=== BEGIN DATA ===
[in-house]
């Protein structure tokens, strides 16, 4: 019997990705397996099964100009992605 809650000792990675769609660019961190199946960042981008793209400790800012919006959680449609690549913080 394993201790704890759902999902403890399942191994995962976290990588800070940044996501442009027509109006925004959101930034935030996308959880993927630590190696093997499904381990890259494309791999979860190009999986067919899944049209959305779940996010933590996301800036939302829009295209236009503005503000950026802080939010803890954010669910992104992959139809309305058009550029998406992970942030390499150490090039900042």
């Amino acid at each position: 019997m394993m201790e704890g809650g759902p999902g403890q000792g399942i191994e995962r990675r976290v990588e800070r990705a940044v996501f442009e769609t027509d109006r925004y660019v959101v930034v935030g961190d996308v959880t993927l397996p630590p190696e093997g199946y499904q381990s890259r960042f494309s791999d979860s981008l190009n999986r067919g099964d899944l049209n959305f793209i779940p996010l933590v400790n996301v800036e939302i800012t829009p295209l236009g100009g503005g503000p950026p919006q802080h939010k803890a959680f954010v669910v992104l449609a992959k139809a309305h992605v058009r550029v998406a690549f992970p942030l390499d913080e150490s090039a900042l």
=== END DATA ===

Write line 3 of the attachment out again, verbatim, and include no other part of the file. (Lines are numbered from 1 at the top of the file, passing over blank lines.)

């Amino acid at each position: 019997m394993m201790e704890g809650g759902p999902g403890q000792g399942i191994e995962r990675r976290v990588e800070r990705a940044v996501f442009e769609t027509d109006r925004y660019v959101v930034v935030g961190d996308v959880t993927l397996p630590p190696e093997g199946y499904q381990s890259r960042f494309s791999d979860s981008l190009n999986r067919g099964d899944l049209n959305f793209i779940p996010l933590v400790n996301v800036e939302i800012t829009p295209l236009g100009g503005g503000p950026p919006q802080h939010k803890a959680f954010v669910v992104l449609a992959k139809a309305h992605v058009r550029v998406a690549f992970p942030l390499d913080e150490s090039a900042l």